Ainsley said she hasn’t won yet, but has tied, which is something that often happens with accurate course handicaps. Those are courtesy of GHIN – pronounced like the botanical adult spirit and short for Golf Handicap and Information Network.

We used to have to go into the golf shop after our rounds and post our scores at what the USGA calls a “kiosk.” Then in the 2010s we started using our phones to post. In 2020, the newly developed GHIN app put the kibosh on the kiosk and became the score-posting device of choice.

Thank Gareth and his team for that.

“It was an endeavor of four or five years to modernize the technology stack from the ground up,” he says. “We interviewed and surveyed golfers. We get ratings. We take all that feedback we hear from the marketplace to build in the features and functionality.”

Cool features every year

Londt gives Covid’s early no-touch policies some credit for turning 88 percent of us into app score posters, with 23 percent entering hole-by-hole along with details about our drives, greens in regulation and putts. He says the other most popular features are the built-in course GPS and the handicap lookup, where I can see that Kevin Costner hasn’t been posting many scores at his home course, Birnam Wood Golf Club in Santa Barbara, but Justin Timberlake is maintaining a 2.4 at Lakeside Golf Club in L.A.

“We pride ourselves in that each year we will launch two to six new features, based on feedback from our golfers, our clubs and our allied golf associations,” says Gareth. “GPS was the first one we’ve added. Now we have an Apple smartwatch application that syncs seamlessly with the GHIN mobile app, so you don’t even need to have your phone with you to keep score and track your stats.”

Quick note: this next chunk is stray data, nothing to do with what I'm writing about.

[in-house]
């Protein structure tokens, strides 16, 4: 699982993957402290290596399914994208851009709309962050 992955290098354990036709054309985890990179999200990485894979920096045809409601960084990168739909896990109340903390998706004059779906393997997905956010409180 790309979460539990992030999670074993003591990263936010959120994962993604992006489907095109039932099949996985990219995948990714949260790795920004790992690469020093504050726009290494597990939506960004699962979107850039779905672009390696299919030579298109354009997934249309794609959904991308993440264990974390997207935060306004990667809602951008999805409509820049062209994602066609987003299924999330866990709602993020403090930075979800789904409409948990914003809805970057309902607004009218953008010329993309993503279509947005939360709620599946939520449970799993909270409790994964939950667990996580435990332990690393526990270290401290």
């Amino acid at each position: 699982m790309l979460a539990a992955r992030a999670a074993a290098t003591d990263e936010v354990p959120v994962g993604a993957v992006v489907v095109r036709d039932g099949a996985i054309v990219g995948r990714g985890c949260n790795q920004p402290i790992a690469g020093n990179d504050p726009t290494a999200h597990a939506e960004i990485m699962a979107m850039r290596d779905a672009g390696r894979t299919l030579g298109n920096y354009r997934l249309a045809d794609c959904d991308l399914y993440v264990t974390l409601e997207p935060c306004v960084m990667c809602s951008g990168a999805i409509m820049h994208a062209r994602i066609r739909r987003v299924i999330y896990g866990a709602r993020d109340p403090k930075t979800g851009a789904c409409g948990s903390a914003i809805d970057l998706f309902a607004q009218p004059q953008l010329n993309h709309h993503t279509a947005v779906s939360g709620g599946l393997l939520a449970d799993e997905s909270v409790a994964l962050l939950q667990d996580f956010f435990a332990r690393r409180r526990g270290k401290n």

The stat-tracking, with reports showing percentages and bar graphs, can now show players what part of their game needs work. Gareth says it even helps players know how to shop.

“They can look at their data and now know they’re hitting their tee shots left,” he says. “And now they can get a fitting and a new driver to help with that.”

The developers say they’re careful, however, not to overload the app so that we’re staring at our phones constantly during our rounds. The USGA encourages players to care about pace of play, which Gareth says should actually improve once we get comfortable entering scores and stats in the app rather than on pieces of cardboard.